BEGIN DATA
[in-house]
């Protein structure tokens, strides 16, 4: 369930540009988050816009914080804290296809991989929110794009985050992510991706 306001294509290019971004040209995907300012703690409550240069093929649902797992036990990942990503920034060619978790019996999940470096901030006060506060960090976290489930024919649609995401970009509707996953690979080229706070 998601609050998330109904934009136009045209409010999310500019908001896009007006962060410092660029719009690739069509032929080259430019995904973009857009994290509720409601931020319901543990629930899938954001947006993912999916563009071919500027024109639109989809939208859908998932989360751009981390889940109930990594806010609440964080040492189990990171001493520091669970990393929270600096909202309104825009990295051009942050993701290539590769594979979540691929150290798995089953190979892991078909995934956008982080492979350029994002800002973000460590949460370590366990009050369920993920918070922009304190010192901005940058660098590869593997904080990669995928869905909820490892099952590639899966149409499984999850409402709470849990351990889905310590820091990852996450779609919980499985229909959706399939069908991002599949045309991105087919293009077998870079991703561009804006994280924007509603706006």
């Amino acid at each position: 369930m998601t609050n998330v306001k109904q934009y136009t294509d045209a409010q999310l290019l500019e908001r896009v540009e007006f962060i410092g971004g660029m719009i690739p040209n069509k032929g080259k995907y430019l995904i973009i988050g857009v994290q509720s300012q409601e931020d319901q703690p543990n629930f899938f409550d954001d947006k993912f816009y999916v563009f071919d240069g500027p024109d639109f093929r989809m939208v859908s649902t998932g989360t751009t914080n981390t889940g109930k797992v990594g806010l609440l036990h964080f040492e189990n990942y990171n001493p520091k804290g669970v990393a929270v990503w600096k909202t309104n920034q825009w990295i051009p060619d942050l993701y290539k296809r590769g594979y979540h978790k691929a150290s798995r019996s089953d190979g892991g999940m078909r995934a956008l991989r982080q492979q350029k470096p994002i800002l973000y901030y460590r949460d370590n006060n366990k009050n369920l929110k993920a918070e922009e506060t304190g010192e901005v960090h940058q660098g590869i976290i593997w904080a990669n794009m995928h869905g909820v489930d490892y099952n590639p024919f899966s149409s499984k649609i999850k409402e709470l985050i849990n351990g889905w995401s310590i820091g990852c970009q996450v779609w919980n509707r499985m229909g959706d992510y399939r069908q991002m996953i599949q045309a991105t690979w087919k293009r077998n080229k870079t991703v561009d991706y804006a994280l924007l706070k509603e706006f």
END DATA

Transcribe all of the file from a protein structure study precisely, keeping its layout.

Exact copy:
[in-house]
């Protein structure tokens, strides 16, 4: 369930540009988050816009914080804290296809991989929110794009985050992510991706 306001294509290019971004040209995907300012703690409550240069093929649902797992036990990942990503920034060619978790019996999940470096901030006060506060960090976290489930024919649609995401970009509707996953690979080229706070 998601609050998330109904934009136009045209409010999310500019908001896009007006962060410092660029719009690739069509032929080259430019995904973009857009994290509720409601931020319901543990629930899938954001947006993912999916563009071919500027024109639109989809939208859908998932989360751009981390889940109930990594806010609440964080040492189990990171001493520091669970990393929270600096909202309104825009990295051009942050993701290539590769594979979540691929150290798995089953190979892991078909995934956008982080492979350029994002800002973000460590949460370590366990009050369920993920918070922009304190010192901005940058660098590869593997904080990669995928869905909820490892099952590639899966149409499984999850409402709470849990351990889905310590820091990852996450779609919980499985229909959706399939069908991002599949045309991105087919293009077998870079991703561009804006994280924007509603706006």
């Amino acid at each position: 369930m998601t609050n998330v306001k109904q934009y136009t294509d045209a409010q999310l290019l500019e908001r896009v540009e007006f962060i410092g971004g660029m719009i690739p040209n069509k032929g080259k995907y430019l995904i973009i988050g857009v994290q509720s300012q409601e931020d319901q703690p543990n629930f899938f409550d954001d947006k993912f816009y999916v563009f071919d240069g500027p024109d639109f093929r989809m939208v859908s649902t998932g989360t751009t914080n981390t889940g109930k797992v990594g806010l609440l036990h964080f040492e189990n990942y990171n001493p520091k804290g669970v990393a929270v990503w600096k909202t309104n920034q825009w990295i051009p060619d942050l993701y290539k296809r590769g594979y979540h978790k691929a150290s798995r019996s089953d190979g892991g999940m078909r995934a956008l991989r982080q492979q350029k470096p994002i800002l973000y901030y460590r949460d370590n006060n366990k009050n369920l929110k993920a918070e922009e506060t304190g010192e901005v960090h940058q660098g590869i976290i593997w904080a990669n794009m995928h869905g909820v489930d490892y099952n590639p024919f899966s149409s499984k649609i999850k409402e709470l985050i849990n351990g889905w995401s310590i820091g990852c970009q996450v779609w919980n509707r499985m229909g959706d992510y399939r069908q991002m996953i599949q045309a991105t690979w087919k293009r077998n080229k870079t991703v561009d991706y804006a994280l924007l706070k509603e706006f």